Analyzing Your Competition

“Concentrate your strengths against your competitor’s relative weakness.”

—Bruce Henderson

There is a military adage that says, “No strategy ever survives first contact with the enemy.” No business strategy ever survives first contact with the marketplace, as well. It must always be adjusted to deal with the realities of the moment.

You have probably heard it said, “Business is war.” What this means is that there is vigorous and never ending competition to conquer the market, win the customer and achieve the sale. Just as you are eager to succeed by selling your product or service and earn a profit, so is your competitor. He wants your business and, if possible, all of it. To achieve this, your competitor will do or offer almost anything to take your customers away from you.

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Know Your Enemy

Here then is a question for you: Who is your competition? Exactly? Your choice of competitor determines almost everything you do in your market, just as the choice of an adversary determines everything a general does in the process of conducting military operations.
Your competitor determines what you offer and where you offer it. Your competitor determines your prices and how you charge. Your competitor determines your levels of profitability and how consistently you earn them. Your competitor determines your rate of growth and your very survival. Everything you do must be done with a view toward your existing or potential competitor, and his or her likely responses to your actions.

Determine Their Buying Motives

Once you have determined why it is that people buy from you, you must then ask and answer, “Why do people buy from my competitors?” What value or benefits are your potential customers convinced that they receive when buying from your competitor rather than from you?
What are your competitor’s key strengths? What are his areas of specialization, differentiation, segmentation, and concentration? What does your competitor have that you don’t have? What does he offer that you don’t offer? What is he doing more of or better than you? What is his unique selling proposition?

Marketing Myopia

Many people dismiss or ignore their major competitors. They criticize or belittle them when their names come up. Often they think and say that customers who prefer competitive offerings are simply ignorant or misled. As a result of this self-inflicted myopia, they fail to observe and learn how to outdo their competitors in tough markets.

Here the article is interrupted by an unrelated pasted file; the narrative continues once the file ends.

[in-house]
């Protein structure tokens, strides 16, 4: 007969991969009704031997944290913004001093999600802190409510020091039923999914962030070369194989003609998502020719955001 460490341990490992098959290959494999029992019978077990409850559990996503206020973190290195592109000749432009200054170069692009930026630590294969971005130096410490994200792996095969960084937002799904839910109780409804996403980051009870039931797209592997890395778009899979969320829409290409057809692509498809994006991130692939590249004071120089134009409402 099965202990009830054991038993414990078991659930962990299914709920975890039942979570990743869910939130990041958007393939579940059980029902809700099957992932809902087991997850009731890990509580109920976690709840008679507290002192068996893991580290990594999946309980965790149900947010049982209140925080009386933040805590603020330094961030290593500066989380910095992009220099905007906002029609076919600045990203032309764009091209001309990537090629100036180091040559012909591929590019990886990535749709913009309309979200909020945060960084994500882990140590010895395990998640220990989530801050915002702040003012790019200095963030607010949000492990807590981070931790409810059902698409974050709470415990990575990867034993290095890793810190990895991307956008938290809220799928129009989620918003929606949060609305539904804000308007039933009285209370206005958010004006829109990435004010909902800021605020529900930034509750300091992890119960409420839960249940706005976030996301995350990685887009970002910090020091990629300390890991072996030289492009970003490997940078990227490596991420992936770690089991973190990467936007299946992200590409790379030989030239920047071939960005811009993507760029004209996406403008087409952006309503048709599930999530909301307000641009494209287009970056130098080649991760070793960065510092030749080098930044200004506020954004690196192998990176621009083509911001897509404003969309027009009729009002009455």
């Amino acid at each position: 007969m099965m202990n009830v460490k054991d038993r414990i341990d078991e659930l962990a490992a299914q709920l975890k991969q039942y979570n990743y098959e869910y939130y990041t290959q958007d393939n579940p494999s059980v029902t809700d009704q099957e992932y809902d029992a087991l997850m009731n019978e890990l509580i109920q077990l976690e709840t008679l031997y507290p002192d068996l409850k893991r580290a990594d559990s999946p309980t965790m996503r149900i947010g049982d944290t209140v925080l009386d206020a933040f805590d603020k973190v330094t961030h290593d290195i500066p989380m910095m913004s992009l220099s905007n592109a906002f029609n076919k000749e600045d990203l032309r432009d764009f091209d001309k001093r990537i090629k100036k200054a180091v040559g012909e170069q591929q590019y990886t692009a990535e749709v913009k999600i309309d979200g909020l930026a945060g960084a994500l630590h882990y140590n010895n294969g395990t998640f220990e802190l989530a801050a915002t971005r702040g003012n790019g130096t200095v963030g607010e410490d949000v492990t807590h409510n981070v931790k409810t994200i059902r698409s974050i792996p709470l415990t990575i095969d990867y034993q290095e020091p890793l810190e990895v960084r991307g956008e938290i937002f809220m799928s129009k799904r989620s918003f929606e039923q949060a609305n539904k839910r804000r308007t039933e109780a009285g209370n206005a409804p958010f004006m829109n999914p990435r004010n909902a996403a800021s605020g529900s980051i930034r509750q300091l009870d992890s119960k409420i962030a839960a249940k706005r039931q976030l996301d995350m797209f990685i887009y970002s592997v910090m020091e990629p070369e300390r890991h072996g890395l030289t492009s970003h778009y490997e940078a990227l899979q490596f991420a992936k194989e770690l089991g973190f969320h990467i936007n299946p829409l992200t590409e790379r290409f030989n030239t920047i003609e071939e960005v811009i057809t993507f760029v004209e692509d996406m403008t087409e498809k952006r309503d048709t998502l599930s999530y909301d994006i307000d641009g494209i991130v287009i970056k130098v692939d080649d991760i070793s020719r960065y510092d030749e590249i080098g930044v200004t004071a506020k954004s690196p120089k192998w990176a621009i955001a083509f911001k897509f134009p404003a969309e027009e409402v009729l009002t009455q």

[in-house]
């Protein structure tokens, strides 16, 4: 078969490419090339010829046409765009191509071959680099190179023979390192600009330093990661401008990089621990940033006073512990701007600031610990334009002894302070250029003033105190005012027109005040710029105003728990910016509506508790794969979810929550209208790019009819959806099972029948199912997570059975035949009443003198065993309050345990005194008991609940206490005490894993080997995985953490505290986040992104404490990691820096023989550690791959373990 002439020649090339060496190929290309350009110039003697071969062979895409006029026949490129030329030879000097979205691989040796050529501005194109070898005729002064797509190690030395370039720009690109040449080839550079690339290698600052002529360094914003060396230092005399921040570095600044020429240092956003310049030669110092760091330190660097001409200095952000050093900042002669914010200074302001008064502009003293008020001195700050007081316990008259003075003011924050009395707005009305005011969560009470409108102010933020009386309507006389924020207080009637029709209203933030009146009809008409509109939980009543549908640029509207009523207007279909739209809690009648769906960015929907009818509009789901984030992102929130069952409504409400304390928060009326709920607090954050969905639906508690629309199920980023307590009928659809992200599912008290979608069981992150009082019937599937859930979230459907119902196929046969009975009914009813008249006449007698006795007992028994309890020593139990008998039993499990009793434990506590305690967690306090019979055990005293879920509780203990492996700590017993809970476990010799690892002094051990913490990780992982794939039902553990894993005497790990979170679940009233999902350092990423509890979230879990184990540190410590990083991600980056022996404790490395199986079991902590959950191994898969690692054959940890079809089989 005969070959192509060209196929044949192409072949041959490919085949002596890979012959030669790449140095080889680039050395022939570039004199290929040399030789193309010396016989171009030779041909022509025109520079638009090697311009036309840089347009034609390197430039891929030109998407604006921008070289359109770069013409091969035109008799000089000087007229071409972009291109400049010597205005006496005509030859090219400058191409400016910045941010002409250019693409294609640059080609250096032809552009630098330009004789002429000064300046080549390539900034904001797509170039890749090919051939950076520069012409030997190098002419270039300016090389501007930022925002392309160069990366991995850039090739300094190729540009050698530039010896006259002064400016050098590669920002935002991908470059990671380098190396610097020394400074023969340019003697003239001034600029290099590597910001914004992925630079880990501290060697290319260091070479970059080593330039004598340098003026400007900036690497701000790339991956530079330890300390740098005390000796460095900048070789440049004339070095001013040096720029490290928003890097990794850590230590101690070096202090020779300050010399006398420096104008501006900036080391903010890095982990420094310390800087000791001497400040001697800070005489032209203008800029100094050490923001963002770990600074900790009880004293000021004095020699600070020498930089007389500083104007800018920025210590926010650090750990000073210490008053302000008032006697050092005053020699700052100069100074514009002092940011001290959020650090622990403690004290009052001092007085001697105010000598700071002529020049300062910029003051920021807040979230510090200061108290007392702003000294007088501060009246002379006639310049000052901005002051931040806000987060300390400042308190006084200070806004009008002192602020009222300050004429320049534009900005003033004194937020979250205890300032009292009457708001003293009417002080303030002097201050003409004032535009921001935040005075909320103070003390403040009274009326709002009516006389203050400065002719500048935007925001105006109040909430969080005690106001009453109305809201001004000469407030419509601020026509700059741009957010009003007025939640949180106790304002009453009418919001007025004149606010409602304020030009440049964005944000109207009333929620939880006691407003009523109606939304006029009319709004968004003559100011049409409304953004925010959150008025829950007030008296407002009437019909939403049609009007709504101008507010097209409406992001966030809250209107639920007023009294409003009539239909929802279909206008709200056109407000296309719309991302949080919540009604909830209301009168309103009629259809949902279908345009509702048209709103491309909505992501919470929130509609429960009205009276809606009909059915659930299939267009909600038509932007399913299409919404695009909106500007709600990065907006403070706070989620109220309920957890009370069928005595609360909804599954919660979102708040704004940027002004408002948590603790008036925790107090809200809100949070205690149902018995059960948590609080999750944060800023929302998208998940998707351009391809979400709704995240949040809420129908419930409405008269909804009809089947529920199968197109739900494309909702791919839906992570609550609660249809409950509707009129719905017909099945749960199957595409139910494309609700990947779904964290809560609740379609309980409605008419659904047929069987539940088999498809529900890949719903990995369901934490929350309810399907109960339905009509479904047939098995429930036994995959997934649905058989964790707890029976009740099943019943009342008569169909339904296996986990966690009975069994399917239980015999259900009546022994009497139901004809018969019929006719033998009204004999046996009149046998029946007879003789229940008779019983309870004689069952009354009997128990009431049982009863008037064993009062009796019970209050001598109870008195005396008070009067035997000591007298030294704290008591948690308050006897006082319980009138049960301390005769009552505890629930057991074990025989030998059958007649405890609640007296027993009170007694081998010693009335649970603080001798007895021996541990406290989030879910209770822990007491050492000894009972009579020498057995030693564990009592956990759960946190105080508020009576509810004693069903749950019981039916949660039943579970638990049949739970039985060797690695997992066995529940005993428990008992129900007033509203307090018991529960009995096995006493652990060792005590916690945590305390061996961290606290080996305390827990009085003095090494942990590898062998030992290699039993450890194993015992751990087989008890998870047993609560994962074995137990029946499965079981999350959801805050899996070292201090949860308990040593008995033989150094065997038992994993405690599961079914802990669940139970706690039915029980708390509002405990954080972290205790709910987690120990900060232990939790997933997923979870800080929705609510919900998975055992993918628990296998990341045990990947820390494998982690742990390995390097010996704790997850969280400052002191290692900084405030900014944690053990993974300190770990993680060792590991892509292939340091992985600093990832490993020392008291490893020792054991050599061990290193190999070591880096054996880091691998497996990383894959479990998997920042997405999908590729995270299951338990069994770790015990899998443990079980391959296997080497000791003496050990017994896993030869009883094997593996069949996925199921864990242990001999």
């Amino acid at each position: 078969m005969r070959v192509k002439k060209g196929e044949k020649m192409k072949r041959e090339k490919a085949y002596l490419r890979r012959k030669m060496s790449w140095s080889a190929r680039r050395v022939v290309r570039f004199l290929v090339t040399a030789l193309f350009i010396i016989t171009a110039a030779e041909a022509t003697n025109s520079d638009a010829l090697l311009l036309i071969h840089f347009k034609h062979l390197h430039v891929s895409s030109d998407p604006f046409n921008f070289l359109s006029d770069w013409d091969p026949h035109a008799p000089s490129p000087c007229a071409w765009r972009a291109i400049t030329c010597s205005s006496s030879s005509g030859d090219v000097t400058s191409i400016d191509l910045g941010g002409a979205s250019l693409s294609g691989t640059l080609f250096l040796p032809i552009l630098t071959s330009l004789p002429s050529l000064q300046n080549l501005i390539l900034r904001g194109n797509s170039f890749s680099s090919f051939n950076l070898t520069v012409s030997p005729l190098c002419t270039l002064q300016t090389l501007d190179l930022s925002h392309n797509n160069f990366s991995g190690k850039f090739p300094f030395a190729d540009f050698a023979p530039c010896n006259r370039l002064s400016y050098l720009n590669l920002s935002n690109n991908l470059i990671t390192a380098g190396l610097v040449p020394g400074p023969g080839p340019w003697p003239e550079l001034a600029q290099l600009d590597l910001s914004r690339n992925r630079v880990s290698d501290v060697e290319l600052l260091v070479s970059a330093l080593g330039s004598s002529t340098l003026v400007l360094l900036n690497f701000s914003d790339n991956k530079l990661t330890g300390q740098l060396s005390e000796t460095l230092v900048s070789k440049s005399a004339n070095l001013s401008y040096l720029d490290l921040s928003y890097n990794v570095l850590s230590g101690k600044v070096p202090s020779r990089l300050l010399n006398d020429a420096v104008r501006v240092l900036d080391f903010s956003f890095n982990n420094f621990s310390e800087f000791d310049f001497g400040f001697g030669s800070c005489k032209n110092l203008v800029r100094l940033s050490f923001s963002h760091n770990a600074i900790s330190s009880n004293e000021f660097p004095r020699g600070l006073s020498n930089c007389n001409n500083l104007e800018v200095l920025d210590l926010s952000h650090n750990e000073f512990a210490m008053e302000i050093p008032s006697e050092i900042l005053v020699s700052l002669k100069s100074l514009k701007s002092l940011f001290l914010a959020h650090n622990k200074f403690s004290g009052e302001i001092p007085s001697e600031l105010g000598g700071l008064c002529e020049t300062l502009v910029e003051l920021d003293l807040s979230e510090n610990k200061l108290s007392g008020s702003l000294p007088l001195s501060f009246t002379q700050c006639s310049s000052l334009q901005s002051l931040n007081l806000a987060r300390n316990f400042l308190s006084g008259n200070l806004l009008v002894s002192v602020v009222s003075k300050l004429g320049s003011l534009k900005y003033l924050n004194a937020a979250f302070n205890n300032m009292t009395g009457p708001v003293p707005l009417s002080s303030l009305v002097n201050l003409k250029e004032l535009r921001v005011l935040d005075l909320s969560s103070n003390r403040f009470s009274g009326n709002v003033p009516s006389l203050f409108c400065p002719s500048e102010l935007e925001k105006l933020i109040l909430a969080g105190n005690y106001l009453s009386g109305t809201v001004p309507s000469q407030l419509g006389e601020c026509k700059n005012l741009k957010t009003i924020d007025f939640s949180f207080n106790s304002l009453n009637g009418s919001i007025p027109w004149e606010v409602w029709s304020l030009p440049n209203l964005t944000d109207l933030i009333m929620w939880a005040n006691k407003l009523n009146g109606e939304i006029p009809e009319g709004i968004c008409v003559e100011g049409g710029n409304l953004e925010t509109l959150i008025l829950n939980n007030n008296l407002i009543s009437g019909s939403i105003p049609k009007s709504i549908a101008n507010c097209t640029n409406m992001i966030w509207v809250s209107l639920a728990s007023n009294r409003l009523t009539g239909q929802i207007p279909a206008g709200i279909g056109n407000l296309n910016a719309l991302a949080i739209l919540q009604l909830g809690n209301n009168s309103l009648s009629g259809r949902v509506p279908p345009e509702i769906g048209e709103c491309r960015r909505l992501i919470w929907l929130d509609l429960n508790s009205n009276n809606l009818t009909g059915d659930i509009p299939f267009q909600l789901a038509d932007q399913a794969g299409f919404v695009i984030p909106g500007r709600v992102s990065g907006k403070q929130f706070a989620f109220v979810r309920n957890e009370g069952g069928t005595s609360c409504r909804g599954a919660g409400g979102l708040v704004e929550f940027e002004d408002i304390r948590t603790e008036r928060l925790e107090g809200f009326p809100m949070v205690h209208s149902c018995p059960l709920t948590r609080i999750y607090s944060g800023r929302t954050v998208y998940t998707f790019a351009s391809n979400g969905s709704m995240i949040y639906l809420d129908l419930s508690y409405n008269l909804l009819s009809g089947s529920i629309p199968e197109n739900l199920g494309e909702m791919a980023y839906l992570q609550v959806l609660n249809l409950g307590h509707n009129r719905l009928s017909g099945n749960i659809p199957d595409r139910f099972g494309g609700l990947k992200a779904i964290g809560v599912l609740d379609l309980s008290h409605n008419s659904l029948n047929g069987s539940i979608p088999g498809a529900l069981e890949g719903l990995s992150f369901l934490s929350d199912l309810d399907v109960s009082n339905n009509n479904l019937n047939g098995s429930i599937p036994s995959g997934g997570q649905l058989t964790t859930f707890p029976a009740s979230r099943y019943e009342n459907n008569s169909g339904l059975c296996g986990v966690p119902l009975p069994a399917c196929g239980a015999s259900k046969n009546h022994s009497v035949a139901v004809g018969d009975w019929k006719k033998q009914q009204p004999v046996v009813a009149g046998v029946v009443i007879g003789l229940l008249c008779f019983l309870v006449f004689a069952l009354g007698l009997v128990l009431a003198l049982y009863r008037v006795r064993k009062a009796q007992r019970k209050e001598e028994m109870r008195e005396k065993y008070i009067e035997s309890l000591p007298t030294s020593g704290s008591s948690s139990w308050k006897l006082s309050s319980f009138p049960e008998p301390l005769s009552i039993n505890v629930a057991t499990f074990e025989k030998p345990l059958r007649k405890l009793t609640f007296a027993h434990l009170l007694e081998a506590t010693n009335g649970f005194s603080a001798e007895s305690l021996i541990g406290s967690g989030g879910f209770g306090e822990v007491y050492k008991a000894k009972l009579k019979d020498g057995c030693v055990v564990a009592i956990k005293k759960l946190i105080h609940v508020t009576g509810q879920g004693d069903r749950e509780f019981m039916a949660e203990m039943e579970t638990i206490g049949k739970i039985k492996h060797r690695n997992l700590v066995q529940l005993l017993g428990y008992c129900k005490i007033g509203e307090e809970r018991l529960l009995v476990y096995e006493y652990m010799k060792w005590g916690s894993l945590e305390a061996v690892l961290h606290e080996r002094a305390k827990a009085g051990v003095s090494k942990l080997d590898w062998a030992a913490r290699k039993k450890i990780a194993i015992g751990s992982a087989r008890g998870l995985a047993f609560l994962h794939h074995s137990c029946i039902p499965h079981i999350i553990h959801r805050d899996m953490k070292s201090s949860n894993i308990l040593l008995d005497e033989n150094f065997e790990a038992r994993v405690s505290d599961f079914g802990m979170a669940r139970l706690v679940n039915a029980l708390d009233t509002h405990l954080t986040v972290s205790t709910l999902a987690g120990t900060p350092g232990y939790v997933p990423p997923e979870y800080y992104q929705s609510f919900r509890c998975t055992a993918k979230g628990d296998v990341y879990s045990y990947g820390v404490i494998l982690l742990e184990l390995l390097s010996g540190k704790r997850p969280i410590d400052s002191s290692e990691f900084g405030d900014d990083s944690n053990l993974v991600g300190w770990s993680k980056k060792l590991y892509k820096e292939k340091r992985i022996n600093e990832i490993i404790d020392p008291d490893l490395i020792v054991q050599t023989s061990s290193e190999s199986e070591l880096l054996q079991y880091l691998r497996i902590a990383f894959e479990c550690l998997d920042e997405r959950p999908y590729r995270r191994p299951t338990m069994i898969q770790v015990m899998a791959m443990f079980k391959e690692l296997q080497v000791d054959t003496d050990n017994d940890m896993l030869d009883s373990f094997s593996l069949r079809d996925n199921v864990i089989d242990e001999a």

One of the most effective business strategies you can implement is to always admire your successful competitors. Never dismiss them out of hand. Study them. Learn from them. Respect what they are doing well, and look for ways to improve upon their best features.

Offset Their Advantages

As you study your competitors, look for ways to offset or neutralize the advantages their customers perceive them to have. What are your competitor’s weaknesses? How can you exploit these weaknesses? What do you do better than they do? In what ways are your products or services superior to their offerings? In what areas do you have a distinct advantage over your competitors? What can you do to offset your competitor’s strengths and maximize your advantages? How can you better position yourself against your competitors in a tough market?

The more time you take to study and understand why and how your competitors are successful in selling to your customers, the more likely it is that you will find an opportunity to take away their market share. As Sun Tzu says in The Art of War, “If you know both yourself and your enemy, you will prevail in a hundred battles.”

You Must Be Clear

The greater clarity you develop, and the more accurate you are, with regard to your competitors and why your potential customers buy from them, the better able you will be to counter them and compete effectively. Rigorous competitive analysis can be a vital key to business success. In its absence, you will always be at a disadvantage.

Analyze Your Competition:

  1. Who is your competition for what you sell, with the exact customers you are trying to attract?
  2. What would happen if you changed your offerings in such a way that you targeted a different group of customers, one that would be easier to sell to?
  3. Why do your potential customers buy from your competitors? What advantages do they perceive?
  4. What is your competitor’s unique selling proposition? What special feature or benefit does his product or service have that yours does not?
  5. In what ways are you superior to your competitors? What can you offer that they cannot? How can you emphasize this advantage in your sales and marketing efforts?
  6. Where is your competitor vulnerable? How could you exploit this to your advantage?
  7. How could you alter your marketing strategy in such a way that you could achieve dominance in a particular area, with a specific customer or market segment?

About Brian Tracy — Brian is recognized as the top sales training and personal success authority in the world today. He has authored more than 60 books and has produced more than 500 audio and video learning programs on sales, management, business success and personal development, including worldwide bestseller The Psychology of Achievement. Brian's goal is to help you achieve your personal and business goals faster and easier than you ever imagined. You can follow him on Twitter, Facebook, Pinterest, Linkedin and Youtube.

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